Product Marty Cagan

The Two-Week Rule

I need to interrupt my series of articles on product portfolio planning because over the past week I learned of three completely different companies that all had fairly disastrous product results for the same core reason: they delayed talking to customers until it was too late.

Steve Blank has a great line about this: “In a startup, no facts exist inside the building, only opinions.”  And of course anyone that reads this blog knows that I believe strongly that the most important thing that a product leader must do is put his ideas in front of real customers and watch their response.

Yet often I meet people that have read my book or attended a workshop and say they totally and completely agree, yet they still hold off for months before they get any real validation of the ideas with the people that matter – the prospective customers and users.  And every day that goes by the product team gets increasingly deeper and more entangled with their original idea to the point that now they’re either too scared to show it to customers for fear of having to start over, or they are so confident that it will be great that they think they can just skip to development, or they’ve got developers screaming at them just to give them something to build.

But one way or the other, eventually customers see it and typically the reality hits hard.

So for those people that believe in principle that they need to validate their product ideas with real customers, but are unsure of how “baked” the idea needs to be, I offer this very specific rule: Never go more than two weeks without putting your product ideas in front of real users and customers.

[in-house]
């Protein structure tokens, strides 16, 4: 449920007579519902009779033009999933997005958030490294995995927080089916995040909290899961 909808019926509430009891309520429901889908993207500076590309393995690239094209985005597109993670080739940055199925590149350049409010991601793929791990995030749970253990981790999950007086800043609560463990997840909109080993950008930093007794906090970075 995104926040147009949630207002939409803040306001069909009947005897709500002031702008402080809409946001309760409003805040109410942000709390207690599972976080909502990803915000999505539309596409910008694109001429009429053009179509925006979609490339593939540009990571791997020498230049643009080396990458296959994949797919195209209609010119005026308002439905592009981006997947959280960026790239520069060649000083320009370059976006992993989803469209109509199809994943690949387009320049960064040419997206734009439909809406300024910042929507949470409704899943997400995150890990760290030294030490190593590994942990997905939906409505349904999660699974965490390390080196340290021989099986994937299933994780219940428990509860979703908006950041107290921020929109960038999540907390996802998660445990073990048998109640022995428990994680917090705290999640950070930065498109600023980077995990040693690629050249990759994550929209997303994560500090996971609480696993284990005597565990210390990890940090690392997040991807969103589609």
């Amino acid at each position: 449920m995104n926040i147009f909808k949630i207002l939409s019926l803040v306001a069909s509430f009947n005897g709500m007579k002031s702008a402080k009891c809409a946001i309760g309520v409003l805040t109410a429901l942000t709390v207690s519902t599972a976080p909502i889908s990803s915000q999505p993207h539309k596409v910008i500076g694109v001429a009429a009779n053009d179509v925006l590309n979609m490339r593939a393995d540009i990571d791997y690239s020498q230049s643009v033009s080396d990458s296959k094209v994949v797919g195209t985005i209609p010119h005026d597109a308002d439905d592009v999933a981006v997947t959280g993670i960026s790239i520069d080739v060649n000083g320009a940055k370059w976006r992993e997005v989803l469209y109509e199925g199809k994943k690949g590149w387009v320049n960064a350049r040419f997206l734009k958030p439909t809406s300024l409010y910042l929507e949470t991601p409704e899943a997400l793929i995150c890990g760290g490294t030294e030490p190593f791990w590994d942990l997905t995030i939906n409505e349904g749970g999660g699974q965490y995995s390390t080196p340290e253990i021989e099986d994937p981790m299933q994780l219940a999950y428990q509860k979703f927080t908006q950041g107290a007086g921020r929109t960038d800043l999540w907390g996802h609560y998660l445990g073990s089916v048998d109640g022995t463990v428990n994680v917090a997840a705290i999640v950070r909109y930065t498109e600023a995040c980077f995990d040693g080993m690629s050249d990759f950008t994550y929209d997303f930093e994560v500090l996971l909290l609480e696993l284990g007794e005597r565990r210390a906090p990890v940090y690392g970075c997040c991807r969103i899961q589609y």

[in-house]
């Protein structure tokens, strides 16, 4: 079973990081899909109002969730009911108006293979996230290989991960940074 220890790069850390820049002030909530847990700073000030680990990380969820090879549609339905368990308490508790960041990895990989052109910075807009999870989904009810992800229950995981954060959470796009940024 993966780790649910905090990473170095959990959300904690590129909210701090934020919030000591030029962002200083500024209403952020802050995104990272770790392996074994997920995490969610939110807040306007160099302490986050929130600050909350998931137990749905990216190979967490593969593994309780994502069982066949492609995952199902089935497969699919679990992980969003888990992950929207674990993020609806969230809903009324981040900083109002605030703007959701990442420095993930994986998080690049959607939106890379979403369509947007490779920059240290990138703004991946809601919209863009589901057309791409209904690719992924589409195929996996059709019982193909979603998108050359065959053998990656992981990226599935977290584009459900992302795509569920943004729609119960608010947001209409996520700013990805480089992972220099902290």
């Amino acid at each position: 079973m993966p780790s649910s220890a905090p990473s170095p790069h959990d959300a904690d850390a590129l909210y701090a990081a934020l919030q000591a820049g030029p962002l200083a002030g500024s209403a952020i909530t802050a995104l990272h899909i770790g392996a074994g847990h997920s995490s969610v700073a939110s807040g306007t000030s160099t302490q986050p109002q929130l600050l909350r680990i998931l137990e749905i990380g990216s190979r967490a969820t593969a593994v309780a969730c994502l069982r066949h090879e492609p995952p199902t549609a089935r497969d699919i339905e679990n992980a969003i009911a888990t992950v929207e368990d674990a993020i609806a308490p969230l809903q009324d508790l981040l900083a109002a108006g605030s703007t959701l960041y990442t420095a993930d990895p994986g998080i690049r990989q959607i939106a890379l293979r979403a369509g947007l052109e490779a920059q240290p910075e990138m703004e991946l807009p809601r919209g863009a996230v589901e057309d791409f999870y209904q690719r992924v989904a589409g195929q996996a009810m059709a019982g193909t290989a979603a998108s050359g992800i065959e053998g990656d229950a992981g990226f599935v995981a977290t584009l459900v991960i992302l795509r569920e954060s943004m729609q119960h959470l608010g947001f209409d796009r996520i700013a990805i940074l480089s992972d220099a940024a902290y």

Does this mean your ideas won’t be fully fleshed out yet?  Yes and good.  Does this mean that customers might not like your ideas?  Yes and good.  Remember it’s all about failing fast.

You can and should continue to refine your product ideas – it’s not like you have two weeks to define everything.  But please, please get out of the office and put your ideas in front of real users while you still have time to adapt.  Just assume that you have some big misses in there and your objective is simply to figure out what they are as quickly as you can.

If you are a manager of product managers, you can help by enforcing this rule and facilitating the customer testing, and pressing the product team for learnings after each session.

Your job as a product leader is to define a successful product, and have evidence that the product will be successful, not just your opinion.  You won’t find that evidence inside your building.